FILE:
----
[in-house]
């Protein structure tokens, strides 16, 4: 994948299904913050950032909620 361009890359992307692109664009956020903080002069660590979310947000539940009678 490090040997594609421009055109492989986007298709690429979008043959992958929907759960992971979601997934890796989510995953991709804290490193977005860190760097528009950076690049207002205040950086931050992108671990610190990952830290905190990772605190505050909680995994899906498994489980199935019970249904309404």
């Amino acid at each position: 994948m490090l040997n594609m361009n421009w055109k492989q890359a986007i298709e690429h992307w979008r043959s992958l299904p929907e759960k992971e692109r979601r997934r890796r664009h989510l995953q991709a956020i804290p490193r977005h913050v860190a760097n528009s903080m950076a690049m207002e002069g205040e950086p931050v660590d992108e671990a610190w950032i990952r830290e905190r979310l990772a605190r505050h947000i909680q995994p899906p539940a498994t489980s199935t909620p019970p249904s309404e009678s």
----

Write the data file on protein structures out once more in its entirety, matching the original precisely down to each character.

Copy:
[in-house]
């Protein structure tokens, strides 16, 4: 994948299904913050950032909620 361009890359992307692109664009956020903080002069660590979310947000539940009678 490090040997594609421009055109492989986007298709690429979008043959992958929907759960992971979601997934890796989510995953991709804290490193977005860190760097528009950076690049207002205040950086931050992108671990610190990952830290905190990772605190505050909680995994899906498994489980199935019970249904309404």
């Amino acid at each position: 994948m490090l040997n594609m361009n421009w055109k492989q890359a986007i298709e690429h992307w979008r043959s992958l299904p929907e759960k992971e692109r979601r997934r890796r664009h989510l995953q991709a956020i804290p490193r977005h913050v860190a760097n528009s903080m950076a690049m207002e002069g205040e950086p931050v660590d992108e671990a610190w950032i990952r830290e905190r979310l990772a605190r505050h947000i909680q995994p899906p539940a498994t489980s199935t909620p019970p249904s309404e009678s």